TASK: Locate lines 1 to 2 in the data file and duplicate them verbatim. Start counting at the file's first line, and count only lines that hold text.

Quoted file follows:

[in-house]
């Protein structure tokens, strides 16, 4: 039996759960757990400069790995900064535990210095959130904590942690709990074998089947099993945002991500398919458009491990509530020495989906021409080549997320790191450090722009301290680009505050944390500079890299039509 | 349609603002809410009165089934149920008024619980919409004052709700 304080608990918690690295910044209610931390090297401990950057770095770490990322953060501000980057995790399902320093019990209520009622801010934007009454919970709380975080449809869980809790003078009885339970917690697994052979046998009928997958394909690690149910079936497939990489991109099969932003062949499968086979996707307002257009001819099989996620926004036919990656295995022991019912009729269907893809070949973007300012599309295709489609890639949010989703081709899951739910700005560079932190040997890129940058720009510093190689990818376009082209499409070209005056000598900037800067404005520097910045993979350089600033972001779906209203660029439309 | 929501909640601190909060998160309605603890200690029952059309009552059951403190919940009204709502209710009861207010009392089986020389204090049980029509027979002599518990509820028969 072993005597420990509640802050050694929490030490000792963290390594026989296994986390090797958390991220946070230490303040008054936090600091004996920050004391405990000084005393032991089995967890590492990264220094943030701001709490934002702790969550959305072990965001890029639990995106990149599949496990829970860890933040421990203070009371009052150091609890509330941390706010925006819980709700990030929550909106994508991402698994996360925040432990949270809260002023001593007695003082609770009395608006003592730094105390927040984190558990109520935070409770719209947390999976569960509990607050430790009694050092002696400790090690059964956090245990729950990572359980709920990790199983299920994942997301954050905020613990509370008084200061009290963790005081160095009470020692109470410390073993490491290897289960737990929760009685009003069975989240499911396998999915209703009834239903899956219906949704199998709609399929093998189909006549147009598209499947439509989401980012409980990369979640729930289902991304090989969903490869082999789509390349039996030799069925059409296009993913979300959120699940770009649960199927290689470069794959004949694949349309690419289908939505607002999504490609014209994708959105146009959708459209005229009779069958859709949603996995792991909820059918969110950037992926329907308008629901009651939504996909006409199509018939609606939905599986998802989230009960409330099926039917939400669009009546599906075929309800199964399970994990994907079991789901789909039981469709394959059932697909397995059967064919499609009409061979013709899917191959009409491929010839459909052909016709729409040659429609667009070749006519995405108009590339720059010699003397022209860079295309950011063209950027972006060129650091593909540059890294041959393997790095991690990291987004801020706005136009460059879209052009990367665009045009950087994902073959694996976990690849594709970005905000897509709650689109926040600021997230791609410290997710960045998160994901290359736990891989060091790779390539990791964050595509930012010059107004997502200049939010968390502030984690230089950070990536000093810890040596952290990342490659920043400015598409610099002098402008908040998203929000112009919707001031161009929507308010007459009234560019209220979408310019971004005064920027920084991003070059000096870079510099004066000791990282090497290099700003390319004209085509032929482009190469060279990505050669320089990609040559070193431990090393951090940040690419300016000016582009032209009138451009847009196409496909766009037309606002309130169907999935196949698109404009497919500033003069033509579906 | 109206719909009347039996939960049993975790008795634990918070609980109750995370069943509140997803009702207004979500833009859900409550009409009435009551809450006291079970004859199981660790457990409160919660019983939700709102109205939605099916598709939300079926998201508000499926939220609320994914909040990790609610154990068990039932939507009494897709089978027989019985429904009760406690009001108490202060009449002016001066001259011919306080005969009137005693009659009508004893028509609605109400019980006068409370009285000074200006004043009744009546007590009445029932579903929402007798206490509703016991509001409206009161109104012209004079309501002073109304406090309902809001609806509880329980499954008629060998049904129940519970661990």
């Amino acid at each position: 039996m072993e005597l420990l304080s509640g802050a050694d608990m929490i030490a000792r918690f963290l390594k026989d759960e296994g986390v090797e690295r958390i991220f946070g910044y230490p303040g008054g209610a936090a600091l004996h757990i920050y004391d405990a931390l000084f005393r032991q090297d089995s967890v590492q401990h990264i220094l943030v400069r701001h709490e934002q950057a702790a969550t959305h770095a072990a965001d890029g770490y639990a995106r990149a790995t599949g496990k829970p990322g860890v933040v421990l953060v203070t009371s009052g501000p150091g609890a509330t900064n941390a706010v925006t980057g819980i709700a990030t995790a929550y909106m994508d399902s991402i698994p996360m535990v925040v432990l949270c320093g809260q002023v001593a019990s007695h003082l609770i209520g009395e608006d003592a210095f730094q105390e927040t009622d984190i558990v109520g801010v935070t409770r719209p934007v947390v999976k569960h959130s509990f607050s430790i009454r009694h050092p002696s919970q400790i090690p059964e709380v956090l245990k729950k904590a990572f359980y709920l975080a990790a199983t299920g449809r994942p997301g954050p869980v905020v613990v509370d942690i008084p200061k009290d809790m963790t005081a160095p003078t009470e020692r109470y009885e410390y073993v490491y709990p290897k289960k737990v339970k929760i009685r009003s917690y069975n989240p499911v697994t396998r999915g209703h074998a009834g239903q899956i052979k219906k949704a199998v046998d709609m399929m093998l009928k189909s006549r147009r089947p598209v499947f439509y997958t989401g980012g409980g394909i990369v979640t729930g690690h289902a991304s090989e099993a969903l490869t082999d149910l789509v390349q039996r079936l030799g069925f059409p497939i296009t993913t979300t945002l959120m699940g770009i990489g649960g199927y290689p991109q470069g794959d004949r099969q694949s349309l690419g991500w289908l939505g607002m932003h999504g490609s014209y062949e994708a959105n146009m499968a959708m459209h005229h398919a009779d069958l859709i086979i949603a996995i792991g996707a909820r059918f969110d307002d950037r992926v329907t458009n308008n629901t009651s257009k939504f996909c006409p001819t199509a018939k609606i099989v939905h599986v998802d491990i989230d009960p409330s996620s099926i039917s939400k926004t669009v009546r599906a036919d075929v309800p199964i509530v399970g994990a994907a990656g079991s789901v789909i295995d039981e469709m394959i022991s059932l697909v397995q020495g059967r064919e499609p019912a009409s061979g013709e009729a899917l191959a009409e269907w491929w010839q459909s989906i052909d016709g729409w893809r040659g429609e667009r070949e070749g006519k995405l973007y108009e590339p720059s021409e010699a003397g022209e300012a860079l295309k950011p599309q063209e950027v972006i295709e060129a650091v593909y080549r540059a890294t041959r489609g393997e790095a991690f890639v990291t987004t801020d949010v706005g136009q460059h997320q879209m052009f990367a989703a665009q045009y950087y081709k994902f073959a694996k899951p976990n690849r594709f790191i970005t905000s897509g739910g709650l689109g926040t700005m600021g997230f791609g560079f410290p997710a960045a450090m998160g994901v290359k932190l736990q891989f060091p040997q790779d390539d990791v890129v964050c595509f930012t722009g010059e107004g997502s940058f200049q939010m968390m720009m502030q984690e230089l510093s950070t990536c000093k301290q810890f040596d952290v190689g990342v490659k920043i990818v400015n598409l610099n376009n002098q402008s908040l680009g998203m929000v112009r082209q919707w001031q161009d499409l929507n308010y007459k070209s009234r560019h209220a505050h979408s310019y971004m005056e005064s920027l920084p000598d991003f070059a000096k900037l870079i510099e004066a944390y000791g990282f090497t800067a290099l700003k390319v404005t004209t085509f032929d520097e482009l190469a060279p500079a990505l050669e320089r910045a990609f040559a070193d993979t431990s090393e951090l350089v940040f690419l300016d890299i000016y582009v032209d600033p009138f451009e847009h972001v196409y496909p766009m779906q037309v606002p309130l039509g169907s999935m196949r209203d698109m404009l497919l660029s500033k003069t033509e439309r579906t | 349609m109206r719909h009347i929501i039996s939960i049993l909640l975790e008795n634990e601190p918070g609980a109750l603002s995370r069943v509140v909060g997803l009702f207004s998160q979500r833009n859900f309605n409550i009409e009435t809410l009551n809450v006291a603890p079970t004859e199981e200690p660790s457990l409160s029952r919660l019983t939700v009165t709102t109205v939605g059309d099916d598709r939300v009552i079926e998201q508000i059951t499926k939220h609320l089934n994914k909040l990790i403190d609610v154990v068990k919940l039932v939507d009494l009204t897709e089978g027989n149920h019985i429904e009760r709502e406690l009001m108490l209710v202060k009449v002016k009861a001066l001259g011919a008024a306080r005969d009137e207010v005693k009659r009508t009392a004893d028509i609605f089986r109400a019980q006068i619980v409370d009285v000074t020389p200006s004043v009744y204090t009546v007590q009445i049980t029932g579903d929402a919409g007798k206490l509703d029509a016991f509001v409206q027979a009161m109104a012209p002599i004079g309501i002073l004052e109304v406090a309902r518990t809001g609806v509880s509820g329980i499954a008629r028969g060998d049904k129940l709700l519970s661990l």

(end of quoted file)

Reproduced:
[in-house]
């Protein structure tokens, strides 16, 4: 039996759960757990400069790995900064535990210095959130904590942690709990074998089947099993945002991500398919458009491990509530020495989906021409080549997320790191450090722009301290680009505050944390500079890299039509 | 349609603002809410009165089934149920008024619980919409004052709700 304080608990918690690295910044209610931390090297401990950057770095770490990322953060501000980057995790399902320093019990209520009622801010934007009454919970709380975080449809869980809790003078009885339970917690697994052979046998009928997958394909690690149910079936497939990489991109099969932003062949499968086979996707307002257009001819099989996620926004036919990656295995022991019912009729269907893809070949973007300012599309295709489609890639949010989703081709899951739910700005560079932190040997890129940058720009510093190689990818376009082209499409070209005056000598900037800067404005520097910045993979350089600033972001779906209203660029439309 | 929501909640601190909060998160309605603890200690029952059309009552059951403190919940009204709502209710009861207010009392089986020389204090049980029509027979002599518990509820028969 072993005597420990509640802050050694929490030490000792963290390594026989296994986390090797958390991220946070230490303040008054936090600091004996920050004391405990000084005393032991089995967890590492990264220094943030701001709490934002702790969550959305072990965001890029639990995106990149599949496990829970860890933040421990203070009371009052150091609890509330941390706010925006819980709700990030929550909106994508991402698994996360925040432990949270809260002023001593007695003082609770009395608006003592730094105390927040984190558990109520935070409770719209947390999976569960509990607050430790009694050092002696400790090690059964956090245990729950990572359980709920990790199983299920994942997301954050905020613990509370008084200061009290963790005081160095009470020692109470410390073993490491290897289960737990929760009685009003069975989240499911396998999915209703009834239903899956219906949704199998709609399929093998189909006549147009598209499947439509989401980012409980990369979640729930289902991304090989969903490869082999789509390349039996030799069925059409296009993913979300959120699940770009649960199927290689470069794959004949694949349309690419289908939505607002999504490609014209994708959105146009959708459209005229009779069958859709949603996995792991909820059918969110950037992926329907308008629901009651939504996909006409199509018939609606939905599986998802989230009960409330099926039917939400669009009546599906075929309800199964399970994990994907079991789901789909039981469709394959059932697909397995059967064919499609009409061979013709899917191959009409491929010839459909052909016709729409040659429609667009070749006519995405108009590339720059010699003397022209860079295309950011063209950027972006060129650091593909540059890294041959393997790095991690990291987004801020706005136009460059879209052009990367665009045009950087994902073959694996976990690849594709970005905000897509709650689109926040600021997230791609410290997710960045998160994901290359736990891989060091790779390539990791964050595509930012010059107004997502200049939010968390502030984690230089950070990536000093810890040596952290990342490659920043400015598409610099002098402008908040998203929000112009919707001031161009929507308010007459009234560019209220979408310019971004005064920027920084991003070059000096870079510099004066000791990282090497290099700003390319004209085509032929482009190469060279990505050669320089990609040559070193431990090393951090940040690419300016000016582009032209009138451009847009196409496909766009037309606002309130169907999935196949698109404009497919500033003069033509579906 | 109206719909009347039996939960049993975790008795634990918070609980109750995370069943509140997803009702207004979500833009859900409550009409009435009551809450006291079970004859199981660790457990409160919660019983939700709102109205939605099916598709939300079926998201508000499926939220609320994914909040990790609610154990068990039932939507009494897709089978027989019985429904009760406690009001108490202060009449002016001066001259011919306080005969009137005693009659009508004893028509609605109400019980006068409370009285000074200006004043009744009546007590009445029932579903929402007798206490509703016991509001409206009161109104012209004079309501002073109304406090309902809001609806509880329980499954008629060998049904129940519970661990």